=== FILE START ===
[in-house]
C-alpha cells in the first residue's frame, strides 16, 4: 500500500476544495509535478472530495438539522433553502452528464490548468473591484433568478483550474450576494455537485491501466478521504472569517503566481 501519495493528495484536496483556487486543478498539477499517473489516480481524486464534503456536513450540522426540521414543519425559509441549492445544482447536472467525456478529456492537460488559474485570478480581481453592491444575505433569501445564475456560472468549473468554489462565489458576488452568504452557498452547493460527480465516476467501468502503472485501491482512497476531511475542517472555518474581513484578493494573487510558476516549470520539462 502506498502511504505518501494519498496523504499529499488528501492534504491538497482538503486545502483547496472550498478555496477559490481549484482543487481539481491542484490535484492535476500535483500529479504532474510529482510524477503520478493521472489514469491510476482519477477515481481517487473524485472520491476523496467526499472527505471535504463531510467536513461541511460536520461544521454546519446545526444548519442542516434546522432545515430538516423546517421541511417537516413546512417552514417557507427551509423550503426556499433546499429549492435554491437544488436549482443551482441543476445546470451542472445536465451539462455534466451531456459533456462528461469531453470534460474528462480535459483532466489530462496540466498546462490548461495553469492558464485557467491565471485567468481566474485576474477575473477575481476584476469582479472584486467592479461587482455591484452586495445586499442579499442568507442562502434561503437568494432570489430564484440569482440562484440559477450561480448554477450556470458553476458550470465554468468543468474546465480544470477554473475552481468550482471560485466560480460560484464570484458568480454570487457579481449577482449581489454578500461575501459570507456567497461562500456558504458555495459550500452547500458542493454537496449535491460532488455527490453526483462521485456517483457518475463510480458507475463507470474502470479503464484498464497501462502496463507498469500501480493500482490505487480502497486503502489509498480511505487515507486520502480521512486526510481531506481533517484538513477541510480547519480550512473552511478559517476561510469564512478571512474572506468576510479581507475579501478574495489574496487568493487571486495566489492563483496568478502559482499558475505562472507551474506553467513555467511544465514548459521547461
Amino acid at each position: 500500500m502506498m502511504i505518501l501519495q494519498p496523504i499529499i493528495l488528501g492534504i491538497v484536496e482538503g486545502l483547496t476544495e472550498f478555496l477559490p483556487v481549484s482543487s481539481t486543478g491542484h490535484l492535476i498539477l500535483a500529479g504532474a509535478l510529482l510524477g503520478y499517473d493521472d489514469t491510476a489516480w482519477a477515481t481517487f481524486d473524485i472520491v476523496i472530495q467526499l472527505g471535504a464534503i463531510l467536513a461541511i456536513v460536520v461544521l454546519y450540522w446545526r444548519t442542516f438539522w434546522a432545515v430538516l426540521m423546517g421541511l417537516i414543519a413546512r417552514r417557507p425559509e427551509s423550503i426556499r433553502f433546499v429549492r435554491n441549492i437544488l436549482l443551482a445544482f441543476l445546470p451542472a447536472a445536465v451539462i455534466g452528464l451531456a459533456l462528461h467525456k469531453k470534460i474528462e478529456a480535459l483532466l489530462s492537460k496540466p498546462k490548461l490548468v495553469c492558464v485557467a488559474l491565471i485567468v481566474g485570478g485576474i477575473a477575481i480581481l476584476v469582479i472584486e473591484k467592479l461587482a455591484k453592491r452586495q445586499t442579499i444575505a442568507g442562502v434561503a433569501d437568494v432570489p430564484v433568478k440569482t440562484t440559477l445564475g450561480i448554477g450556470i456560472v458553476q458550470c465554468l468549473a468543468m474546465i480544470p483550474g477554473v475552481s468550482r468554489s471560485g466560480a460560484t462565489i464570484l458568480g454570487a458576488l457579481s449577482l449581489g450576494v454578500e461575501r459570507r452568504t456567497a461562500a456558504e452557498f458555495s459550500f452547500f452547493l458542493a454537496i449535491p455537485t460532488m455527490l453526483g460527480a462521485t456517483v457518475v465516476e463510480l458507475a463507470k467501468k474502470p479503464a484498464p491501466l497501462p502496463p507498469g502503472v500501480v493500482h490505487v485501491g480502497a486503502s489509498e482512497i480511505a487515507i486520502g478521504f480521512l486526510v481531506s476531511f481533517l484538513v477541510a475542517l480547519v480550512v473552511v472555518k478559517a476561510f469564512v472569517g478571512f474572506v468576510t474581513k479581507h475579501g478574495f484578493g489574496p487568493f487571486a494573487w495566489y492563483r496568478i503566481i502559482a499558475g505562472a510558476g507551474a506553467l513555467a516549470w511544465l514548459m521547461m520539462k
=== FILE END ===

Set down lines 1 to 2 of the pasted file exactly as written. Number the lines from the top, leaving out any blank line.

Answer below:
[in-house]
C-alpha cells in the first residue's frame, strides 16, 4: 500500500476544495509535478472530495438539522433553502452528464490548468473591484433568478483550474450576494455537485491501466478521504472569517503566481 501519495493528495484536496483556487486543478498539477499517473489516480481524486464534503456536513450540522426540521414543519425559509441549492445544482447536472467525456478529456492537460488559474485570478480581481453592491444575505433569501445564475456560472468549473468554489462565489458576488452568504452557498452547493460527480465516476467501468502503472485501491482512497476531511475542517472555518474581513484578493494573487510558476516549470520539462 502506498502511504505518501494519498496523504499529499488528501492534504491538497482538503486545502483547496472550498478555496477559490481549484482543487481539481491542484490535484492535476500535483500529479504532474510529482510524477503520478493521472489514469491510476482519477477515481481517487473524485472520491476523496467526499472527505471535504463531510467536513461541511460536520461544521454546519446545526444548519442542516434546522432545515430538516423546517421541511417537516413546512417552514417557507427551509423550503426556499433546499429549492435554491437544488436549482443551482441543476445546470451542472445536465451539462455534466451531456459533456462528461469531453470534460474528462480535459483532466489530462496540466498546462490548461495553469492558464485557467491565471485567468481566474485576474477575473477575481476584476469582479472584486467592479461587482455591484452586495445586499442579499442568507442562502434561503437568494432570489430564484440569482440562484440559477450561480448554477450556470458553476458550470465554468468543468474546465480544470477554473475552481468550482471560485466560480460560484464570484458568480454570487457579481449577482449581489454578500461575501459570507456567497461562500456558504458555495459550500452547500458542493454537496449535491460532488455527490453526483462521485456517483457518475463510480458507475463507470474502470479503464484498464497501462502496463507498469500501480493500482490505487480502497486503502489509498480511505487515507486520502480521512486526510481531506481533517484538513477541510480547519480550512473552511478559517476561510469564512478571512474572506468576510479581507475579501478574495489574496487568493487571486495566489492563483496568478502559482499558475505562472507551474506553467513555467511544465514548459521547461